back. To be totally honest, the prospect terrified her. The Ministry and the Daily
Prophet both said Harry was a liar, and she had grown up believing whatever
was printed in the Prophet to be true. Maybe it was because the boy the
papers made fun of wasn’t the boy she knew. He wasn’t much of a liar outside
of Divination, and though weird things happened with his scar sometimes, she’d
never thought of him as particularly unbalanced. As far as she had noticed, he
usually tried to avoid attention, flattening his fringe over his scar whenever
possible, as if there was anyone in the wizarding world who wouldn’t recognise
those horrible glasses anywhere. She couldn’t think of any reason why the
media would make him out to be someone he so obviously wasn’t unless they were
trying to hide something. Padma thought she was just being paranoid, and
really, she should know, being a Ravenclaw. Then again, Padma had never really
spoken to Harry, and for all her brains couldn’t know that the Prophet
was creating a totally different person than the real one behind the scar.
media image was definitely a factor, but sometimes Parvati thought that the
real reason she believed him was because of his eyes. No, that had come out wrong;
she wasn’t infatuated with him or anything. It was just that when he talked
about You-Know-Who, he got this sort of look, one that was wholly different
from the one he usually wore. His mouth set into a thin, straight line (not
unlike McGonagall’s, she mused), and his eyebrows drew together. And then his
eyes became even greener, until they almost glowed with conviction. She
didn’t think eyes that colour could be part of an act. He obviously believed
what he was saying with every fibre of his being, and that was good enough for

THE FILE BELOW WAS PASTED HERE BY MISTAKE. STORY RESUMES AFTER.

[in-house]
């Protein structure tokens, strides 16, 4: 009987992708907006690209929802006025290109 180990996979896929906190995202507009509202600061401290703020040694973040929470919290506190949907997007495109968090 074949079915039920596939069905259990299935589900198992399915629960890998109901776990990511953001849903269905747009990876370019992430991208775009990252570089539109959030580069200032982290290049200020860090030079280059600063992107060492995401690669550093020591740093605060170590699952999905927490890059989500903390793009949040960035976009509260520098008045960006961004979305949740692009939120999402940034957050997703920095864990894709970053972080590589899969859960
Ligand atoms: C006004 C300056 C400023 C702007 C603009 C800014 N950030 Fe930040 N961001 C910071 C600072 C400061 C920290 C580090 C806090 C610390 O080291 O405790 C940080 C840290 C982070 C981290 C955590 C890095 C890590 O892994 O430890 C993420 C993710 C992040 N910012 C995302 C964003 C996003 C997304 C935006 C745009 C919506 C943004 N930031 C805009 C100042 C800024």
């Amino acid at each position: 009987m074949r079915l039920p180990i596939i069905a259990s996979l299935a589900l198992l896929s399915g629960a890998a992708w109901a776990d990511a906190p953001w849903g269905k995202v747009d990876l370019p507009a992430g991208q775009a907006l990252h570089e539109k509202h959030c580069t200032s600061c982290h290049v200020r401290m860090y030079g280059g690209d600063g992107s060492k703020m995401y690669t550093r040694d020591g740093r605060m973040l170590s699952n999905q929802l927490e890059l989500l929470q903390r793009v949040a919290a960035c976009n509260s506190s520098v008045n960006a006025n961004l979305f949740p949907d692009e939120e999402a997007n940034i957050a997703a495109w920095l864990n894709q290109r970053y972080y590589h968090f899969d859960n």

liked to think of herself as a fairly simple girl. She liked kittens and
sparkles and pretty things. She worked hard enough in school to do well, but
never let studying dictate her life the way it did that of a certain
bushy-haired roommate of hers. Hair, makeup, and boys tended to take a higher
place in her mind than politics and growing up. Despite her ordinariness,
though, she wasn’t shallow. She would fight if she found the right cause, and
as she watched Harry’s glowing eyes over the rim of her glass of Butterbeer,
she decided then and there that she would stand by him. She was, after all, a
Gryffindor, and what’s more, a Kshatriya.
“Never be ashamed of your heritage,” her
mother had once told her, adding unidentifiable spices to a steaming pot of
curry. “You’re of the warrior caste and don’t you ever forget it.”
Truthfully, she thought her parents were a bit old-fashioned with their talk of
caste systems and their outrage at her doubly-pierced ears. Nevertheless, she
had always known on some level that becoming a warrior was a part of her
future. And if there was one thing Parvati Patil was a firm believer in, it
was destiny. She had never aspired for a place in the history books, but as
she sat in the dirty bar, listening to this extraordinarily ordinary boy, she
decided that a footnote somewhere might be kind of nice.